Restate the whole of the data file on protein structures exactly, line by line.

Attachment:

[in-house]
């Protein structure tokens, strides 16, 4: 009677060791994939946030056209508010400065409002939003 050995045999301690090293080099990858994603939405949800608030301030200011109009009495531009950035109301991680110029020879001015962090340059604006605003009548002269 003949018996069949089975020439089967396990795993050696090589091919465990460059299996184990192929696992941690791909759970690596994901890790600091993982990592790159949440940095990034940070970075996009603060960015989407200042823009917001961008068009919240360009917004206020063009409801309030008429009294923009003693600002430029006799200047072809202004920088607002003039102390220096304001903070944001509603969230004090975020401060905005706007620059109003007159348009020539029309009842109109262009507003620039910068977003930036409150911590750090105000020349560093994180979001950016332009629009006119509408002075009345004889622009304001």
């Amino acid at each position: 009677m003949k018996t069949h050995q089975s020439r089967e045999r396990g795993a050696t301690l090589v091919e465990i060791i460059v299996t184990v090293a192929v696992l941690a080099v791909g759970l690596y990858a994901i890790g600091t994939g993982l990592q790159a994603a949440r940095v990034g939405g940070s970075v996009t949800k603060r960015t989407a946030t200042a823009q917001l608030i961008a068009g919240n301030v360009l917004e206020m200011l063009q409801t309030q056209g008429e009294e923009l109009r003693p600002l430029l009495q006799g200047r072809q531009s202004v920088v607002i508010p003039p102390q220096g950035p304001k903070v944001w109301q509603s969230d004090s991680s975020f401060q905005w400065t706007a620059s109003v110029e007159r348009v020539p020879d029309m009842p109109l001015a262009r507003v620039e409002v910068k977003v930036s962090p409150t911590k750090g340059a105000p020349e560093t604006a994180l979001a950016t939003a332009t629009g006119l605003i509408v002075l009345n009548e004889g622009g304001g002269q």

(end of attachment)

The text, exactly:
[in-house]
């Protein structure tokens, strides 16, 4: 009677060791994939946030056209508010400065409002939003 050995045999301690090293080099990858994603939405949800608030301030200011109009009495531009950035109301991680110029020879001015962090340059604006605003009548002269 003949018996069949089975020439089967396990795993050696090589091919465990460059299996184990192929696992941690791909759970690596994901890790600091993982990592790159949440940095990034940070970075996009603060960015989407200042823009917001961008068009919240360009917004206020063009409801309030008429009294923009003693600002430029006799200047072809202004920088607002003039102390220096304001903070944001509603969230004090975020401060905005706007620059109003007159348009020539029309009842109109262009507003620039910068977003930036409150911590750090105000020349560093994180979001950016332009629009006119509408002075009345004889622009304001």
């Amino acid at each position: 009677m003949k018996t069949h050995q089975s020439r089967e045999r396990g795993a050696t301690l090589v091919e465990i060791i460059v299996t184990v090293a192929v696992l941690a080099v791909g759970l690596y990858a994901i890790g600091t994939g993982l990592q790159a994603a949440r940095v990034g939405g940070s970075v996009t949800k603060r960015t989407a946030t200042a823009q917001l608030i961008a068009g919240n301030v360009l917004e206020m200011l063009q409801t309030q056209g008429e009294e923009l109009r003693p600002l430029l009495q006799g200047r072809q531009s202004v920088v607002i508010p003039p102390q220096g950035p304001k903070v944001w109301q509603s969230d004090s991680s975020f401060q905005w400065t706007a620059s109003v110029e007159r348009v020539p020879d029309m009842p109109l001015a262009r507003v620039e409002v910068k977003v930036s962090p409150t911590k750090g340059a105000p020349e560093t604006a994180l979001a950016t939003a332009t629009g006119l605003i509408v002075l009345n009548e004889g622009g304001g002269q």